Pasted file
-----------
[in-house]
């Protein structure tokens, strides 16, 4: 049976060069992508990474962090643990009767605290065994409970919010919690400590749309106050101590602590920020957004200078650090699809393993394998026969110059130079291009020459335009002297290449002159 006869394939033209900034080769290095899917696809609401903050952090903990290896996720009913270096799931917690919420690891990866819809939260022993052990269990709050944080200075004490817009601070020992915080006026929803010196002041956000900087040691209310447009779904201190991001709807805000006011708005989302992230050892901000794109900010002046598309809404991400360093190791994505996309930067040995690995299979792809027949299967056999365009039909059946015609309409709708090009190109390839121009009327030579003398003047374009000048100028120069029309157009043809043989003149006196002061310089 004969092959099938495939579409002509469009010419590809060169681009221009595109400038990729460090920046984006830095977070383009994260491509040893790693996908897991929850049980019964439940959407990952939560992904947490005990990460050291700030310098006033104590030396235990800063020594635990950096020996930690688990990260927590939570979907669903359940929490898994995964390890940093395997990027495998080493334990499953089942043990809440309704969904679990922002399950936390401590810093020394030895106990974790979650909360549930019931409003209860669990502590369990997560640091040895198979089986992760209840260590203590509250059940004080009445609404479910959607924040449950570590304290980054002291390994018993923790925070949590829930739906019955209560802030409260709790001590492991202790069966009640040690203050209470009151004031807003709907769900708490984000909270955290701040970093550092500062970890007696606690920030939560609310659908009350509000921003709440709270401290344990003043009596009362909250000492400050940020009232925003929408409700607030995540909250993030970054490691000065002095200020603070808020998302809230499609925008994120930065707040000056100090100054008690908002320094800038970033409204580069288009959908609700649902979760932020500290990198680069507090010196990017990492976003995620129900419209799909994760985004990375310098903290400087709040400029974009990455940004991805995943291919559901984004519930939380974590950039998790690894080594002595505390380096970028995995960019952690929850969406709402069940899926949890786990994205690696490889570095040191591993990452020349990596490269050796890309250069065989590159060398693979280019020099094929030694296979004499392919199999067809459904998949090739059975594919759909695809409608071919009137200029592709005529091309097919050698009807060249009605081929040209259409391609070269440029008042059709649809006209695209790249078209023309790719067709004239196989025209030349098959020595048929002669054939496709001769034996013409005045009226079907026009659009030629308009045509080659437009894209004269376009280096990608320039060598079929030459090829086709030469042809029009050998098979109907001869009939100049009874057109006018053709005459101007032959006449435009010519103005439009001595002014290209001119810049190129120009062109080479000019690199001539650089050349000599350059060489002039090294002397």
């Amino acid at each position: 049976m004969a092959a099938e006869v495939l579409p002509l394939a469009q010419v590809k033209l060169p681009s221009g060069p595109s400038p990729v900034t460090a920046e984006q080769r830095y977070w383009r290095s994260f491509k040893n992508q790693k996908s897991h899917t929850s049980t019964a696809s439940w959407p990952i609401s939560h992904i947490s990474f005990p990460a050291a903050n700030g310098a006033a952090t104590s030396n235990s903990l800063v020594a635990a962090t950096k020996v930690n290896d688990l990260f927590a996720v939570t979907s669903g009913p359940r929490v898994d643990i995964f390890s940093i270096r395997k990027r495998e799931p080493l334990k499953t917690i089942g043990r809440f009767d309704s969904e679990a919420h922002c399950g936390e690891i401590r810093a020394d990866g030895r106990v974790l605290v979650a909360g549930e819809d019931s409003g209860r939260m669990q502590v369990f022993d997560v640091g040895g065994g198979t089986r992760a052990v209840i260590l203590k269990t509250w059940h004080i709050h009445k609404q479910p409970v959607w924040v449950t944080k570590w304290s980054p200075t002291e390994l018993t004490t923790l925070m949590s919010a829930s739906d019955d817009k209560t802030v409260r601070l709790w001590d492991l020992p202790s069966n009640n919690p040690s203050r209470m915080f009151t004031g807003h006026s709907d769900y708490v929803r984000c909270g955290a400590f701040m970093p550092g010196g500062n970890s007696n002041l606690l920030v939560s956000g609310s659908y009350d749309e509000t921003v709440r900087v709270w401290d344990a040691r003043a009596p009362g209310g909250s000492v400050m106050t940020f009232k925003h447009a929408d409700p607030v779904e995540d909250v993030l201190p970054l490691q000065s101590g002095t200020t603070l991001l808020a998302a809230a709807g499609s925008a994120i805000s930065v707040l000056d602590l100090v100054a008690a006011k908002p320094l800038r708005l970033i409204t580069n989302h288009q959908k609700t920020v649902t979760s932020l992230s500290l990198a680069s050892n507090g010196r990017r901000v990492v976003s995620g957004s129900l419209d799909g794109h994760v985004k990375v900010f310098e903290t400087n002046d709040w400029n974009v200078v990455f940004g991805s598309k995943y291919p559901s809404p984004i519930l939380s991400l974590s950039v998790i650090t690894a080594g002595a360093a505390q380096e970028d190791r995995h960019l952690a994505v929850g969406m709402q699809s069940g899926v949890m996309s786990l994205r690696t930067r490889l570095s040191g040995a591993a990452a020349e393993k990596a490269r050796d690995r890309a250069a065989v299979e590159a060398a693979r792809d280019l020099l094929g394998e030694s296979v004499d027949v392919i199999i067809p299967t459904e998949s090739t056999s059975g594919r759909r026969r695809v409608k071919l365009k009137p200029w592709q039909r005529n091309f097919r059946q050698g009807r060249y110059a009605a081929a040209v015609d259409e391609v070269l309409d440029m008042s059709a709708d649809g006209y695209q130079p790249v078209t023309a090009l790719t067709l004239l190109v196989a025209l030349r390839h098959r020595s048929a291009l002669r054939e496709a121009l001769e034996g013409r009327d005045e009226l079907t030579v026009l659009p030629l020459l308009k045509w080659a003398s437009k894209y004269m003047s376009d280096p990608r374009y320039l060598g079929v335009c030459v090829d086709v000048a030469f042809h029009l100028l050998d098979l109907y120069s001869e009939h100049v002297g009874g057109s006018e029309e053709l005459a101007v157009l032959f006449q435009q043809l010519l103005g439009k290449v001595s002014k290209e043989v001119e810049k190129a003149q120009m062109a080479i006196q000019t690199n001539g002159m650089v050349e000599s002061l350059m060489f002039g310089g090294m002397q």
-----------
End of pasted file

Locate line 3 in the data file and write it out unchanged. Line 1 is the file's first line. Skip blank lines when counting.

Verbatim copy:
């Amino acid at each position: 049976m004969a092959a099938e006869v495939l579409p002509l394939a469009q010419v590809k033209l060169p681009s221009g060069p595109s400038p990729v900034t460090a920046e984006q080769r830095y977070w383009r290095s994260f491509k040893n992508q790693k996908s897991h899917t929850s049980t019964a696809s439940w959407p990952i609401s939560h992904i947490s990474f005990p990460a050291a903050n700030g310098a006033a952090t104590s030396n235990s903990l800063v020594a635990a962090t950096k020996v930690n290896d688990l990260f927590a996720v939570t979907s669903g009913p359940r929490v898994d643990i995964f390890s940093i270096r395997k990027r495998e799931p080493l334990k499953t917690i089942g043990r809440f009767d309704s969904e679990a919420h922002c399950g936390e690891i401590r810093a020394d990866g030895r106990v974790l605290v979650a909360g549930e819809d019931s409003g209860r939260m669990q502590v369990f022993d997560v640091g040895g065994g198979t089986r992760a052990v209840i260590l203590k269990t509250w059940h004080i709050h009445k609404q479910p409970v959607w924040v449950t944080k570590w304290s980054p200075t002291e390994l018993t004490t923790l925070m949590s919010a829930s739906d019955d817009k209560t802030v409260r601070l709790w001590d492991l020992p202790s069966n009640n919690p040690s203050r209470m915080f009151t004031g807003h006026s709907d769900y708490v929803r984000c909270g955290a400590f701040m970093p550092g010196g500062n970890s007696n002041l606690l920030v939560s956000g609310s659908y009350d749309e509000t921003v709440r900087v709270w401290d344990a040691r003043a009596p009362g209310g909250s000492v400050m106050t940020f009232k925003h447009a929408d409700p607030v779904e995540d909250v993030l201190p970054l490691q000065s101590g002095t200020t603070l991001l808020a998302a809230a709807g499609s925008a994120i805000s930065v707040l000056d602590l100090v100054a008690a006011k908002p320094l800038r708005l970033i409204t580069n989302h288009q959908k609700t920020v649902t979760s932020l992230s500290l990198a680069s050892n507090g010196r990017r901000v990492v976003s995620g957004s129900l419209d799909g794109h994760v985004k990375v900010f310098e903290t400087n002046d709040w400029n974009v200078v990455f940004g991805s598309k995943y291919p559901s809404p984004i519930l939380s991400l974590s950039v998790i650090t690894a080594g002595a360093a505390q380096e970028d190791r995995h960019l952690a994505v929850g969406m709402q699809s069940g899926v949890m996309s786990l994205r690696t930067r490889l570095s040191g040995a591993a990452a020349e393993k990596a490269r050796d690995r890309a250069a065989v299979e590159a060398a693979r792809d280019l020099l094929g394998e030694s296979v004499d027949v392919i199999i067809p299967t459904e998949s090739t056999s059975g594919r759909r026969r695809v409608k071919l365009k009137p200029w592709q039909r005529n091309f097919r059946q050698g009807r060249y110059a009605a081929a040209v015609d259409e391609v070269l309409d440029m008042s059709a709708d649809g006209y695209q130079p790249v078209t023309a090009l790719t067709l004239l190109v196989a025209l030349r390839h098959r020595s048929a291009l002669r054939e496709a121009l001769e034996g013409r009327d005045e009226l079907t030579v026009l659009p030629l020459l308009k045509w080659a003398s437009k894209y004269m003047s376009d280096p990608r374009y320039l060598g079929v335009c030459v090829d086709v000048a030469f042809h029009l100028l050998d098979l109907y120069s001869e009939h100049v002297g009874g057109s006018e029309e053709l005459a101007v157009l032959f006449q435009q043809l010519l103005g439009k290449v001595s002014k290209e043989v001119e810049k190129a003149q120009m062109a080479i006196q000019t690199n001539g002159m650089v050349e000599s002061l350059m060489f002039g310089g090294m002397q």